View Full Version : what makes a good tutorial?
12-04-2006, 06:34 PM
what makes a good tutorial?
just doing some research for my dissertation
whats makes a good tutorial? is video better than images and text? or a combination of both?
i'm covering characters for games, so just tell me what kinda stuff you want to know
thanks too anyone that replies :)
12-04-2006, 06:44 PM
I personaly like pictures and text that way I can go back if I have a problem without much truble other then looking back then rewinding
12-04-2006, 07:49 PM
Yeah I agree mostly with HughieDM. Text/image tutorials are good because you don't have to keep up like in video tuts... But sometimes nothing can beat a good video tutorial. For example with painting tutorials videos rock.
It's just too hard to explain (and to understand) the principles of digital painting by watching stills and reading text. I use both tutorials but tend to favor videos because it's more rewarding to watch "live" some of the most talented artist in the world (wether is't gnomon series or just some kickass "nobody" who makes your sox rock!) :D
So I'd say that videos are brilliant for artsy stuff and text/stills pwn for technical stuff.
12-04-2006, 08:22 PM
personally i like the ones that allow me understand the concept but i can make something else using technique described it tutorial, ....so i dont need to fallow step by step, but rather do something else... i learn this way faster,...
12-04-2006, 08:51 PM
I agree, a good tutorial should teach techniques you can carry with you rather than the standard "how to make a [xyz]" efforts. The thing being made should only serve as an example of how and where to use certain techniques that are being taught.
Giving your own reasoning behind choices and actions also helps people understand why a certain path was chosen. Not for everything, obviously, but for things there's a few ways around.
I prefer video tutorials over text/images as you get a full visual walkthrough of how something's done. You also get voice commentary, which usually adds a lot as commentary also tends to contain a lot more reasoning and other helpful tips along the way compared to text-based tuts purely because the author needs something to say to fill in the gaps or can quickly explain something as an aside, which you can't as easily do in text :P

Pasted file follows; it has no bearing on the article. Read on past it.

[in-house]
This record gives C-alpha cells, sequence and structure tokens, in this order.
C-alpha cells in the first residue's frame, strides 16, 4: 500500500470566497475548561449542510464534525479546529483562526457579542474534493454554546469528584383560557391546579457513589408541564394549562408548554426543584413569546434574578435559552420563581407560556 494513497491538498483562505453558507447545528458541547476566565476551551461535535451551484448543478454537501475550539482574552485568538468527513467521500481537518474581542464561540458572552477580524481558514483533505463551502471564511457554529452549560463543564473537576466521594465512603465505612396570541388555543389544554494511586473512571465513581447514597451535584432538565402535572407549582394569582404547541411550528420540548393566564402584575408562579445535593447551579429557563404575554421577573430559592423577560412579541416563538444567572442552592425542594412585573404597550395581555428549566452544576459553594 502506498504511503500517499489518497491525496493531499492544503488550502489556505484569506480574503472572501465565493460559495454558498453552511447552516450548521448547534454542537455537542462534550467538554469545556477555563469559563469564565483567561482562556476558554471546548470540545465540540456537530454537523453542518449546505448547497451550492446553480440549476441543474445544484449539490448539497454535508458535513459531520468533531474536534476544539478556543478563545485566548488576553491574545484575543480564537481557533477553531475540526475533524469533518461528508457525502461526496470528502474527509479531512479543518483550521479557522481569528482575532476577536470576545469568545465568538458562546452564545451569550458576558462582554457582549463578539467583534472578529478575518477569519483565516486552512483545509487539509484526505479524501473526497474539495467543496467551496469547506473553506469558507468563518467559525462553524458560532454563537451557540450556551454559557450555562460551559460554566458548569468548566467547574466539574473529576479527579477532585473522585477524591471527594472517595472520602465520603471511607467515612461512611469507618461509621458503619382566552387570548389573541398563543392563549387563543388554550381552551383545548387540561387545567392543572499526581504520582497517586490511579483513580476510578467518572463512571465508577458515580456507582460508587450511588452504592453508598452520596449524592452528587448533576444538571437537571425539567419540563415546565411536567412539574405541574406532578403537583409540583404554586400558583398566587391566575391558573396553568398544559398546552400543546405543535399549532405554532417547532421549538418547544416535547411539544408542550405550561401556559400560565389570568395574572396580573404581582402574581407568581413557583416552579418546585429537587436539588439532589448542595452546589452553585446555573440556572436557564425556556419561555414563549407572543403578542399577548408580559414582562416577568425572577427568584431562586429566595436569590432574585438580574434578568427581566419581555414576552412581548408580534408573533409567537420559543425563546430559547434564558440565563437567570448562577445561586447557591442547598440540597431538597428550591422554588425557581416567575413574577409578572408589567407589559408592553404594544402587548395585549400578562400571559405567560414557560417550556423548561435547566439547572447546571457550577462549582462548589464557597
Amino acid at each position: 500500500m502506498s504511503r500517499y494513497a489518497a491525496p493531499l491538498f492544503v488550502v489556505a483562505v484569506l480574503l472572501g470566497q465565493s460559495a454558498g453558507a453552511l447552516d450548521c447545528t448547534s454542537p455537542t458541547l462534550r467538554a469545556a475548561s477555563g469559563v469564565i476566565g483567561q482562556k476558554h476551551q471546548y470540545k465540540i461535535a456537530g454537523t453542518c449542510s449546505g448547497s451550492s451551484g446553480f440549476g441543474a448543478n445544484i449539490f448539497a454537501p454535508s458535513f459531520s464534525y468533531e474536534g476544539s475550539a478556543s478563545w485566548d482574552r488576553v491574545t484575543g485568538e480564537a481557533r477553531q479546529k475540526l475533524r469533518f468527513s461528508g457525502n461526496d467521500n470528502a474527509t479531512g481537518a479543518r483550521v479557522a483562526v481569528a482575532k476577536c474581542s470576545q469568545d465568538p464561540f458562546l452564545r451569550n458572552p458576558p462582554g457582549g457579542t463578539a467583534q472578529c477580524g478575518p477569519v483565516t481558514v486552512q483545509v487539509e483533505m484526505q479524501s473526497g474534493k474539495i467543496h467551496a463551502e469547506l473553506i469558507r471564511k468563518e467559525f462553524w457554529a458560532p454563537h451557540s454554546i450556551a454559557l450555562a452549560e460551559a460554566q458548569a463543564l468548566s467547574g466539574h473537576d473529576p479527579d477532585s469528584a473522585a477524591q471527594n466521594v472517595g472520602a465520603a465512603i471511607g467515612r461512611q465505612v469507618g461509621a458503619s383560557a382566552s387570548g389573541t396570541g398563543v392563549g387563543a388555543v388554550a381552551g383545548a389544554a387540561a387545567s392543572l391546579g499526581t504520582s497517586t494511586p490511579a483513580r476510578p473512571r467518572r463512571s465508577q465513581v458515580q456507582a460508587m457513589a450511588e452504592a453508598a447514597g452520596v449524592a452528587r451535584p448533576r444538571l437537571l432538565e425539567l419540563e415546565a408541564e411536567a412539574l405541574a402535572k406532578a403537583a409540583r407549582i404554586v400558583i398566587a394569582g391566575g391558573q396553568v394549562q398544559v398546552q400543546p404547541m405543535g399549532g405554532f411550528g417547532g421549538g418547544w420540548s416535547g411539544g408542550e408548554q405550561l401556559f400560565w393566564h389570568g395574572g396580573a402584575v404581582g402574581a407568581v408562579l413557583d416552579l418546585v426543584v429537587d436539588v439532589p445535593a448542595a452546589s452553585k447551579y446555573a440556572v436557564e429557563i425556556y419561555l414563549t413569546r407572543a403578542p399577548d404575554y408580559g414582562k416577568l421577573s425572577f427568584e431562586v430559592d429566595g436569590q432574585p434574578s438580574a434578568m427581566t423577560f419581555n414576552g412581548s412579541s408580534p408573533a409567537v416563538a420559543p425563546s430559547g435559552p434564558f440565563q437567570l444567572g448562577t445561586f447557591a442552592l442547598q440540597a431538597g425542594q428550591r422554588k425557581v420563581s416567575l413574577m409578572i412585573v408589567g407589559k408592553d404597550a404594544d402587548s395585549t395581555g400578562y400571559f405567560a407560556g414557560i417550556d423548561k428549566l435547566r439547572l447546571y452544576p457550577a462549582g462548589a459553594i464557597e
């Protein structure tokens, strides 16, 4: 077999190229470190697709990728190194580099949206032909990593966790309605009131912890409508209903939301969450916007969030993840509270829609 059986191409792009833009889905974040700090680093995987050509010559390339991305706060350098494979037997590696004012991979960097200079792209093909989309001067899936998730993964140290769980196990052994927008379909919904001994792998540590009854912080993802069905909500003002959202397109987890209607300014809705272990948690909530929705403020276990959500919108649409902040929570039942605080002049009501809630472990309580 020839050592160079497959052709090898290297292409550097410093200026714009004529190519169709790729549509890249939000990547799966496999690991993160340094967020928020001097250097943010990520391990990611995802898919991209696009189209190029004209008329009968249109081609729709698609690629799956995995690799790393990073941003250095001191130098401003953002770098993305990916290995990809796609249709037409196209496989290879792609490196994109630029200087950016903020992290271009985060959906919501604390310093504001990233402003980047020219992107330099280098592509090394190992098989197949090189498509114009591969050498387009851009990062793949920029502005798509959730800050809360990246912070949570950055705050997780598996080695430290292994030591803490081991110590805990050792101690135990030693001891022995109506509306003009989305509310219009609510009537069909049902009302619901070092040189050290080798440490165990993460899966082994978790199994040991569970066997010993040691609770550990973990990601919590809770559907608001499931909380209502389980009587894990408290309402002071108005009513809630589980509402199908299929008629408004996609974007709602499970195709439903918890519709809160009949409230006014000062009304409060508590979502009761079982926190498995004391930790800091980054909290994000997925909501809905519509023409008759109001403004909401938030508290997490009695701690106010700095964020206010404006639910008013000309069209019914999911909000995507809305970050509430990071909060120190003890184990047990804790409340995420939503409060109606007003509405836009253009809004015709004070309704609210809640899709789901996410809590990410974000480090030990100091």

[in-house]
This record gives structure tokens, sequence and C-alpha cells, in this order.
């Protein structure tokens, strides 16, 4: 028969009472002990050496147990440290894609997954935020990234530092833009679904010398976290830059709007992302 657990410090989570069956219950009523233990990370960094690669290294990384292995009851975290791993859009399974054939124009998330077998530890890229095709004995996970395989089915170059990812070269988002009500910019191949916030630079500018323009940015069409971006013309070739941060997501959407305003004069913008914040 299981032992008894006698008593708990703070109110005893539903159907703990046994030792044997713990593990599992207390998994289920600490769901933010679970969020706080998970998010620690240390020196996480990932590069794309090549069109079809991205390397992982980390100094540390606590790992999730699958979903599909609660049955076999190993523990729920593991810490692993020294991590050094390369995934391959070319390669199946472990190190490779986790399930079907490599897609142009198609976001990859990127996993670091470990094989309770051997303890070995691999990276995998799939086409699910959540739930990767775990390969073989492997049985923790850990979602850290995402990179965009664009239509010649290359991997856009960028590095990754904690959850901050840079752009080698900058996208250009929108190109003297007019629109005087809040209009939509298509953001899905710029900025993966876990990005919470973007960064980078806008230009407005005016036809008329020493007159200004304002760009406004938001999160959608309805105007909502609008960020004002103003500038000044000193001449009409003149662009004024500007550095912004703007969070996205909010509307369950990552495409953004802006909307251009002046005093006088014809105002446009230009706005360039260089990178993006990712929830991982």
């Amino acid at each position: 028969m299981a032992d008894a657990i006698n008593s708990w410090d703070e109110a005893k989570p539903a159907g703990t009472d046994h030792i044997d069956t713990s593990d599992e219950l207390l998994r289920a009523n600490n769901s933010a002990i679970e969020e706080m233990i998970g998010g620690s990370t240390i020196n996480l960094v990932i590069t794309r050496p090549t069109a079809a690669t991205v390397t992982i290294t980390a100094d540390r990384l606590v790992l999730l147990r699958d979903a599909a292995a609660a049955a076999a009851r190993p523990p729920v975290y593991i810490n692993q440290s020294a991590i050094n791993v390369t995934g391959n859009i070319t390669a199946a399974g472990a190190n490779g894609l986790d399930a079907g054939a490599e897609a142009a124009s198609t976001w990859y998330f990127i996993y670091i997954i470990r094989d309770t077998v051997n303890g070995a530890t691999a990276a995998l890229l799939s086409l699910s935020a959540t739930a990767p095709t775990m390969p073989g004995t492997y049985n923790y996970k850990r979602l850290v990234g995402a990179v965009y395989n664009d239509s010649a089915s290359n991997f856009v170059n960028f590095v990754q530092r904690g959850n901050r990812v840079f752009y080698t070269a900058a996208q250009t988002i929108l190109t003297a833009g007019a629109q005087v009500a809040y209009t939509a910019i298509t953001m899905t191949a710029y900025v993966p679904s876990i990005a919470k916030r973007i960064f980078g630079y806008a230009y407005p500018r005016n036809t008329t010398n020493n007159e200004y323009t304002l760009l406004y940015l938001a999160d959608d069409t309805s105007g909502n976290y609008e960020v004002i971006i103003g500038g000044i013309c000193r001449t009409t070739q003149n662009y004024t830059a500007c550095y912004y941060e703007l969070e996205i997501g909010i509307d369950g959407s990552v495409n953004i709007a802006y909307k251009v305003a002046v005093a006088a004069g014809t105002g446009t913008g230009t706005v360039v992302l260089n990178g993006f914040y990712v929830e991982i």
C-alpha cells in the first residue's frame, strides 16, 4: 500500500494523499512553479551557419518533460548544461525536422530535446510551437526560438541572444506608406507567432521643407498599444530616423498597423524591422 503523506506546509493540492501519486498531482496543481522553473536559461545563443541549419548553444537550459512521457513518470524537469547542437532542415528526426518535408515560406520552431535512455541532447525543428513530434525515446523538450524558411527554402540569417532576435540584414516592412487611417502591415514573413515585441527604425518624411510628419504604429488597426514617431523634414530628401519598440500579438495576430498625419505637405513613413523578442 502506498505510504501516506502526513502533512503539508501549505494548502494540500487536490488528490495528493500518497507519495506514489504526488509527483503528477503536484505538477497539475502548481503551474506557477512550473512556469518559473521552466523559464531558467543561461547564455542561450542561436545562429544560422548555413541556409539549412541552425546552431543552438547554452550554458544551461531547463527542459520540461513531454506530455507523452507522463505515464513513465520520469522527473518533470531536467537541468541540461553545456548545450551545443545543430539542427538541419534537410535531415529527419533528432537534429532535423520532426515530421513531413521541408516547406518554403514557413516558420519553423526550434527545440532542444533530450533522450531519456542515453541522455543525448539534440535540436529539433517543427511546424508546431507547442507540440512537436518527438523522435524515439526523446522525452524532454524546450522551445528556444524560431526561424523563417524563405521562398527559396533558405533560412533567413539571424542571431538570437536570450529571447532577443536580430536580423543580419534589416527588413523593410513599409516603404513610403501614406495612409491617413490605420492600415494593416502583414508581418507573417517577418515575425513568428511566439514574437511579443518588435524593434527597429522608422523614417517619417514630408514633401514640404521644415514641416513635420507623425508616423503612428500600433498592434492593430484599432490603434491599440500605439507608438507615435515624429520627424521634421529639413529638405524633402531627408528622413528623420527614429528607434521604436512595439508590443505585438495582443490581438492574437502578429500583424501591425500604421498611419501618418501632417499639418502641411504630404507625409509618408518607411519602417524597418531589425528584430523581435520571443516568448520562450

The pausing/rewinding thing isn't a big deal for me. I'm very much a learner by seeing and doing rather than studying.
12-04-2006, 10:18 PM
thanks for replying
thanks for all suggestions. the tuorials i'm making are about how to create characters for games, not all will be video but there will be lots of images and documents. i'm covering modelling and texturing, unfortunately not rigging because of the limited time (have to write dissertation, and other assignments)
during christmas period i'm aiming to finish the modelling section and then get people to evaluate them so that they can be improved so that the content if accurate, has high educational value and is clearly presented.
if there any suggestions on what u want covered in the videos please do so.
also i need people to evaluate the videos so if your up from just post your email on this thread or email me at email@example.com
12-05-2006, 01:26 AM
You should ask yourself what group of people your tutorial is aiming for.
Pro´s,Advanced,Newbies...that would influence the way you write the tutorial.
With Pro´s for example you can assume that they know most of the stuff you´re talking about and you dont have to explain where to find this or that button.With Newbies you have to explain sometimes even the most simple things first
before you go any further.
I found it helpfull to ask the community i was writing for about their opinion.
When they approved that it was helpfull and had no major errors the tutorial went from "beta" stage to "release"...
You will find my tutorials here:
Planet-Abyss "The Tutorial Site" (http://people.freenet.de/the_unreal_abyss02/tut_css.html)
They are in german only but i think you get the idea...
12-05-2006, 08:34 AM
Well an example of a good video tutorial is Ben mathis' Unwrapping/rigging tut's
It covers every step at a very comfortable tempo...
The main problem I have with tutorials on text is that they tend to miss a couple of steps..
1. Make model
2. Unwrap model
3. ????? <- insert tutorial killing missing step here.
4. finished model
i've noticed that a lot with some tuts.
12-05-2006, 08:34 AM
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